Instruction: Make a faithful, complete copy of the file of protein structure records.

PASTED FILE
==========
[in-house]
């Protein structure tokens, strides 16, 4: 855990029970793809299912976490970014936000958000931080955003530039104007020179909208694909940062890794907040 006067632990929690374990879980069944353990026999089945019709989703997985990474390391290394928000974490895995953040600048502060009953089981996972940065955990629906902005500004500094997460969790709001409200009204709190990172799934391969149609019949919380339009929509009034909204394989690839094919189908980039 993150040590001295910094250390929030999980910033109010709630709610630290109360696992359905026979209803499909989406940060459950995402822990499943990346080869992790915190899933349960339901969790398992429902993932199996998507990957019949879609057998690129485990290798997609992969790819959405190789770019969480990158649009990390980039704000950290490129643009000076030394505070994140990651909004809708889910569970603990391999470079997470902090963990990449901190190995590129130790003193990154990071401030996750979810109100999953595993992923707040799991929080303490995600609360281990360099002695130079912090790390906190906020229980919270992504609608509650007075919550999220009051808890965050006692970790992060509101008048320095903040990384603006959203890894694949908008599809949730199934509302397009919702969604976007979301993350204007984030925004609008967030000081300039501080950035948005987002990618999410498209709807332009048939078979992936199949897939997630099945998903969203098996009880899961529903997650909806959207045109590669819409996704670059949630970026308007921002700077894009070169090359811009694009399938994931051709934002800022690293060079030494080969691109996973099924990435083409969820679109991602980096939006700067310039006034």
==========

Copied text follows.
[in-house]
């Protein structure tokens, strides 16, 4: 855990029970793809299912976490970014936000958000931080955003530039104007020179909208694909940062890794907040 006067632990929690374990879980069944353990026999089945019709989703997985990474390391290394928000974490895995953040600048502060009953089981996972940065955990629906902005500004500094997460969790709001409200009204709190990172799934391969149609019949919380339009929509009034909204394989690839094919189908980039 993150040590001295910094250390929030999980910033109010709630709610630290109360696992359905026979209803499909989406940060459950995402822990499943990346080869992790915190899933349960339901969790398992429902993932199996998507990957019949879609057998690129485990290798997609992969790819959405190789770019969480990158649009990390980039704000950290490129643009000076030394505070994140990651909004809708889910569970603990391999470079997470902090963990990449901190190995590129130790003193990154990071401030996750979810109100999953595993992923707040799991929080303490995600609360281990360099002695130079912090790390906190906020229980919270992504609608509650007075919550999220009051808890965050006692970790992060509101008048320095903040990384603006959203890894694949908008599809949730199934509302397009919702969604976007979301993350204007984030925004609008967030000081300039501080950035948005987002990618999410498209709807332009048939078979992936199949897939997630099945998903969203098996009880899961529903997650909806959207045109590669819409996704670059949630970026308007921002700077894009070169090359811009694009399938994931051709934002800022690293060079030494080969691109996973099924990435083409969820679109991602980096939006700067310039006034």